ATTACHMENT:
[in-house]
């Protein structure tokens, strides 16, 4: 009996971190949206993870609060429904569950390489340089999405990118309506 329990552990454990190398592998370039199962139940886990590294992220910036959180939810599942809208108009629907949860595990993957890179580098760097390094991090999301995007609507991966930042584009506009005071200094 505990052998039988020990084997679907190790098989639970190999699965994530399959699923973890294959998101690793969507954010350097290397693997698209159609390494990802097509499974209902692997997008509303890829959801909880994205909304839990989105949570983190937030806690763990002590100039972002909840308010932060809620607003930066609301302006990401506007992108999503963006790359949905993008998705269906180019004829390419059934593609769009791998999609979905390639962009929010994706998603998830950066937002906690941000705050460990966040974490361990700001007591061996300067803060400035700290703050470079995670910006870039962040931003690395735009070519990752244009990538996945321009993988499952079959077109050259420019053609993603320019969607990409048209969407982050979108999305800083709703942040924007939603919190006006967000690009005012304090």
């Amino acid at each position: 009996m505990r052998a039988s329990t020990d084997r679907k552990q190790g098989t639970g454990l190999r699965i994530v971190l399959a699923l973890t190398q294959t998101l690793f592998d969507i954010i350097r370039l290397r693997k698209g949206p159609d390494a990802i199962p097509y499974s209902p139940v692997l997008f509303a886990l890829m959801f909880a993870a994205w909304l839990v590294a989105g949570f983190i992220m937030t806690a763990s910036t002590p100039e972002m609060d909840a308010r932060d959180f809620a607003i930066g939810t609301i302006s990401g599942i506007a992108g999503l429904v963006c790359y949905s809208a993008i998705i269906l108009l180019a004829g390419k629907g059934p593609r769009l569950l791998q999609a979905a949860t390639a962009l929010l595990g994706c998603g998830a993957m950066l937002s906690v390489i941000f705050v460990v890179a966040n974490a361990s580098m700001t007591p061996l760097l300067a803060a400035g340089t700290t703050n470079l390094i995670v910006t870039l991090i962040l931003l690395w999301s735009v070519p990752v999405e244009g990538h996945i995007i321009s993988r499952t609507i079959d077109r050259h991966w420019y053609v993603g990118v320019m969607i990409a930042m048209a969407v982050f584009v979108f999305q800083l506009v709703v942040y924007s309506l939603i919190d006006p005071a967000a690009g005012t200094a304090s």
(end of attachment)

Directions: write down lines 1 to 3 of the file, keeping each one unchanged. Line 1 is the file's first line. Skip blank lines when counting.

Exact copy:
[in-house]
């Protein structure tokens, strides 16, 4: 009996971190949206993870609060429904569950390489340089999405990118309506 329990552990454990190398592998370039199962139940886990590294992220910036959180939810599942809208108009629907949860595990993957890179580098760097390094991090999301995007609507991966930042584009506009005071200094 505990052998039988020990084997679907190790098989639970190999699965994530399959699923973890294959998101690793969507954010350097290397693997698209159609390494990802097509499974209902692997997008509303890829959801909880994205909304839990989105949570983190937030806690763990002590100039972002909840308010932060809620607003930066609301302006990401506007992108999503963006790359949905993008998705269906180019004829390419059934593609769009791998999609979905390639962009929010994706998603998830950066937002906690941000705050460990966040974490361990700001007591061996300067803060400035700290703050470079995670910006870039962040931003690395735009070519990752244009990538996945321009993988499952079959077109050259420019053609993603320019969607990409048209969407982050979108999305800083709703942040924007939603919190006006967000690009005012304090």
């Amino acid at each position: 009996m505990r052998a039988s329990t020990d084997r679907k552990q190790g098989t639970g454990l190999r699965i994530v971190l399959a699923l973890t190398q294959t998101l690793f592998d969507i954010i350097r370039l290397r693997k698209g949206p159609d390494a990802i199962p097509y499974s209902p139940v692997l997008f509303a886990l890829m959801f909880a993870a994205w909304l839990v590294a989105g949570f983190i992220m937030t806690a763990s910036t002590p100039e972002m609060d909840a308010r932060d959180f809620a607003i930066g939810t609301i302006s990401g599942i506007a992108g999503l429904v963006c790359y949905s809208a993008i998705i269906l108009l180019a004829g390419k629907g059934p593609r769009l569950l791998q999609a979905a949860t390639a962009l929010l595990g994706c998603g998830a993957m950066l937002s906690v390489i941000f705050v460990v890179a966040n974490a361990s580098m700001t007591p061996l760097l300067a803060a400035g340089t700290t703050n470079l390094i995670v910006t870039l991090i962040l931003l690395w999301s735009v070519p990752v999405e244009g990538h996945i995007i321009s993988r499952t609507i079959d077109r050259h991966w420019y053609v993603g990118v320019m969607i990409a930042m048209a969407v982050f584009v979108f999305q800083l506009v709703v942040y924007s309506l939603i919190d006006p005071a967000a690009g005012t200094a304090s």